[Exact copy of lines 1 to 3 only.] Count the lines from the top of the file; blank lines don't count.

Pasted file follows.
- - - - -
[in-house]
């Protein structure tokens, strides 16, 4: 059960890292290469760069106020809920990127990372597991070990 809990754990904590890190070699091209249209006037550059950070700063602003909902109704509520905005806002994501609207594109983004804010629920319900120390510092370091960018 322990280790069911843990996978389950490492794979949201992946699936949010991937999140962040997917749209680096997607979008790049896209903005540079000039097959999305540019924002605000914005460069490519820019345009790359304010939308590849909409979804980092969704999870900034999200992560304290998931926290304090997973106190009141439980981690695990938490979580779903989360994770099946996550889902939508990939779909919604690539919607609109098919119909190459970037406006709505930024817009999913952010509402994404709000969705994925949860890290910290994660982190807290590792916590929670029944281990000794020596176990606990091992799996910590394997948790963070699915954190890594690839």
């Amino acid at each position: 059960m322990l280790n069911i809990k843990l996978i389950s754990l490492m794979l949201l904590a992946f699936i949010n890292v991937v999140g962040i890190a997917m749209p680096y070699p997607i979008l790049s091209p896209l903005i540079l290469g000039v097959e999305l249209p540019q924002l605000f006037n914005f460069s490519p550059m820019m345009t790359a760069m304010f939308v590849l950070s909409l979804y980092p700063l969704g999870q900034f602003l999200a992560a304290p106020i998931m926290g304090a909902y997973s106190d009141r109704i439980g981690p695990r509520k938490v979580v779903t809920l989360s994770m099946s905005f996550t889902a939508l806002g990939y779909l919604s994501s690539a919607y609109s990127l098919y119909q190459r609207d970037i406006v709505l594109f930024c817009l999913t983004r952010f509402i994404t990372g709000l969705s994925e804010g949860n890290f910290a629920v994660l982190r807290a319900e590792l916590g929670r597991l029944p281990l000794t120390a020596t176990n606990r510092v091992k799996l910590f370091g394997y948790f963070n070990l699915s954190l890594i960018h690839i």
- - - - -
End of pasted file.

[in-house]
């Protein structure tokens, strides 16, 4: 059960890292290469760069106020809920990127990372597991070990 809990754990904590890190070699091209249209006037550059950070700063602003909902109704509520905005806002994501609207594109983004804010629920319900120390510092370091960018 322990280790069911843990996978389950490492794979949201992946699936949010991937999140962040997917749209680096997607979008790049896209903005540079000039097959999305540019924002605000914005460069490519820019345009790359304010939308590849909409979804980092969704999870900034999200992560304290998931926290304090997973106190009141439980981690695990938490979580779903989360994770099946996550889902939508990939779909919604690539919607609109098919119909190459970037406006709505930024817009999913952010509402994404709000969705994925949860890290910290994660982190807290590792916590929670029944281990000794020596176990606990091992799996910590394997948790963070699915954190890594690839």
């Amino acid at each position: 059960m322990l280790n069911i809990k843990l996978i389950s754990l490492m794979l949201l904590a992946f699936i949010n890292v991937v999140g962040i890190a997917m749209p680096y070699p997607i979008l790049s091209p896209l903005i540079l290469g000039v097959e999305l249209p540019q924002l605000f006037n914005f460069s490519p550059m820019m345009t790359a760069m304010f939308v590849l950070s909409l979804y980092p700063l969704g999870q900034f602003l999200a992560a304290p106020i998931m926290g304090a909902y997973s106190d009141r109704i439980g981690p695990r509520k938490v979580v779903t809920l989360s994770m099946s905005f996550t889902a939508l806002g990939y779909l919604s994501s690539a919607y609109s990127l098919y119909q190459r609207d970037i406006v709505l594109f930024c817009l999913t983004r952010f509402i994404t990372g709000l969705s994925e804010g949860n890290f910290a629920v994660l982190r807290a319900e590792l916590g929670r597991l029944p281990l000794t120390a020596t176990n606990r510092v091992k799996l910590f370091g394997y948790f963070n070990l699915s954190l890594i960018h690839i």